I can remember exactly what I was wearing. Exactly what I was doing. Exactly where I was when my parents told me they were separating. Heartbroken, confused, nauseous – I choked back my tears and swallowed the lump in my throat. I didn’t know what the future was going to look like, or how our family would get through. So many questions flew through my mind and worry filled my heart. That night, as I lay my heavy head on the pillow, I begged God for answers. I pleaded with Him to show up and make all of this go away.
“Where are You, God?”
“Why aren’t You doing anything?”
Didn’t He see what was happening to my family?
Often times I’ve found myself just like the psalmist in Psalm 10. Worried. Afraid. Confused. Hurt. Have you?
Let’s dig deeper.
Psalm 10 is written from the perspective of someone who follows and obeys God. Within the Israeli community, there are wicked people who turned away from God. The wicked abuse, hurt, and take from the people in their community, and also curse the Lord. Although the wicked refuse to obey God, their lives still seem prosperous. The psalmist does not understand why good things happen to such wicked people, and why God is not doing anything about the suffering His people endure. Ultimately, the psalmist comes back to reality and sees God’s faithfulness even amidst the chaos.
v. 1 “Why, O Lord, do you stand far away? Why do you hide yourself in times of trouble?”
Psalm 10 begins with someone searching for an answer. An answer to their fears, their pain, their suffering. The psalmist isn’t necessarily questioning God’s ability, but His action. Why isn’t God doing anything?
Have you ever asked God these questions? What situations in your life made you question where God was?
The evil within the community is rising. At first, the wicked are prideful in their hearts, resulting in the wicked renouncing the Lord (v. 2&3). The wicked become so full of arrogance they do not seek God and claim that He doesn’t even exist (v. 4). With frustration, the psalmist cries out to God wondering why the wicked prospers in all that he does, even though the wicked does not seek God. Eventually the sins of the wicked come out of their mouths in “cursing and deceit and oppression…mischief and iniquity” (v. 7). Through to verse 11, the wicked premeditate evil; waiting and watching for their attack, and eventually commit murder. They say in their hearts that God does not care about His people. The afflicted, the fatherless, the oppressed, the helpless are crushed.
Now, in these 10 verses there is so much to learn. There is a progression of evil as the wicked are eventually overcome with sin that they commit murder and deny God. What a reminder of how sin works! We are not immune to this. Sin is gradual and consuming, and ultimately leads to death (as seen in this Psalm). But that’s another topic for another day…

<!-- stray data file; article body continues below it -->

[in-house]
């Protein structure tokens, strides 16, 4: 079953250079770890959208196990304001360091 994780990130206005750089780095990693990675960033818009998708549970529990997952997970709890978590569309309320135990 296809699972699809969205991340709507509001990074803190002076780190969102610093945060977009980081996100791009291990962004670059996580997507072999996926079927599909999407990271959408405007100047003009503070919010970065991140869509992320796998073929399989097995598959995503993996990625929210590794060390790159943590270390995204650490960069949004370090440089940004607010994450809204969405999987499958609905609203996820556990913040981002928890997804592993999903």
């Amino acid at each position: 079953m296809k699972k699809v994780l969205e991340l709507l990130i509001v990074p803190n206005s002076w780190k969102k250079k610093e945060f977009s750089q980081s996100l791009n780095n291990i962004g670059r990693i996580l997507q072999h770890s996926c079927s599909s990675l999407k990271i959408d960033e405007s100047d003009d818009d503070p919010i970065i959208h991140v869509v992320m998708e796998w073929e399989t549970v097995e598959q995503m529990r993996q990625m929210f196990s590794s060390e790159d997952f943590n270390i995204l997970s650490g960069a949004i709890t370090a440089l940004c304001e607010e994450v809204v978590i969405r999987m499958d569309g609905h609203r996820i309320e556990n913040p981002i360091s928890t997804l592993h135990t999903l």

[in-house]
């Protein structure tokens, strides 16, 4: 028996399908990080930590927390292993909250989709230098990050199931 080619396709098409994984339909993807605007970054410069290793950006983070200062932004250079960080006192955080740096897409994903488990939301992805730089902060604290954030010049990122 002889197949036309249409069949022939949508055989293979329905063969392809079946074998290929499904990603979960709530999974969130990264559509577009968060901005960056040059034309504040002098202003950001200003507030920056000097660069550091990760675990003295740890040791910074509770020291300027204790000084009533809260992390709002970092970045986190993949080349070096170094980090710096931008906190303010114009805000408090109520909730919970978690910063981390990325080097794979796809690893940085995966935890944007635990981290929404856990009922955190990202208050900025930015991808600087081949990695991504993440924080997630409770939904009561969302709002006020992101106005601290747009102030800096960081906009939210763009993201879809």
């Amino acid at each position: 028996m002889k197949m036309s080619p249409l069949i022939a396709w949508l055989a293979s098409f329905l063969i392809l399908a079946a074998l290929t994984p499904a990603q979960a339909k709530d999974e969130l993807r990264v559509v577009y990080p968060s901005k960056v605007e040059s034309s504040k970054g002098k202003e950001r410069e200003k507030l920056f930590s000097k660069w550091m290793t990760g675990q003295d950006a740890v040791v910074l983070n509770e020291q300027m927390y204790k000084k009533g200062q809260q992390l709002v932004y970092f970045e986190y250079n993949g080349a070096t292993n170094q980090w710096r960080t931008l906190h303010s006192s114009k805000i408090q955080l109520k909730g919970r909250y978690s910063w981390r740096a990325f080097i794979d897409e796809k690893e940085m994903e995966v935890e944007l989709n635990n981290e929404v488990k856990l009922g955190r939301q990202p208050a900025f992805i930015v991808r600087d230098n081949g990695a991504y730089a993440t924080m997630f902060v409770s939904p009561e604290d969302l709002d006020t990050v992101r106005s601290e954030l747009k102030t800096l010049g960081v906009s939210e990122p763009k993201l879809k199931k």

Read through these verses very carefully. What do you notice? I see myself being described right there in my bible – a hot mess! First the psalmist cries out to the Lord, begging Him to not forget the helpless – then goes back to being confused and concerned with the works of the wicked – then begins praising God and meditating on His truth.
How often are we like this in our prayers to God? We get caught in emotion and feelings. We go back and forth between crying out to God for help, confused and frustrated with our current situation, then we praising Him and remember His truth. We are a bunch of messy, crazy people! But how comforting is it that there are messy, crazy people in scripture too?
v. 16(a) “The Lord is king forever and ever…”
I find this verse particularly interesting. What does it mean that the Lord is KING? When you see that word, what do you think of? I think of someone who is in charge. Who controls. Who has a plan and follows through. THAT is our God. THAT is our King.
He is in charge, He controls, He has a plan, and He follows through. Forever and ever. And if we see God as our King, then we know that He is in charge. He is in control. He has a plan and follows through on His promises. We see this in the New Testament:
“And we know that for those who love God all things work together for good, for those who are called according to his purpose.”
Here is the beauty of Psalm 10. God does in fact hear his afflicted. He listened to the psalmist, just like he listens to us. He sees what is happening in our lives. He knows our circumstances and knows the pain we’re experiencing. And the beauty of this scripture? It points directly to Jesus.
The answer the psalmist is looking for – the answer we are all looking for -was born in a manger. God’s ultimate answer for the afflicted, the fatherless, the oppressed, you and me – the answer is Jesus Christ.
The Son of God, born into our world became just like us and took it upon Himself to defend every dark power, every deep sin, every wrong doing and injustice, to provide us a way out. To give us the life that God created us for in the beginning. He who knew no sin, BECAME sin, in order that we might become the righteousness of God. SAY WHAT! There is the answer. He is our answer.
Even though this Psalm doesn’t address you and me by name. Even though originally, this text represents the wickedness in Israel. This Psalm is so relatable to us.
Who has struggled with consuming sin? Who has been hurt, let down, stepped on, forgotten? Who has cried out to God asking for relief? We all have. Just like this psalmist. I don’t doubt that this Psalm mirrors many of our hearts.
Scripture like this gives me great confidence to bring my troubles, worries, fears, questions to the feet of my Savior. To share with Him the depths of my heart. Because He hears me. He sees me. He knows me. And He is faithful to me. He hears and sees and knows you too.
Like the psalmist, through whatever trial or pain we must learn to stand firm in the truth that comes only from the Lord. Our King, for ever and ever.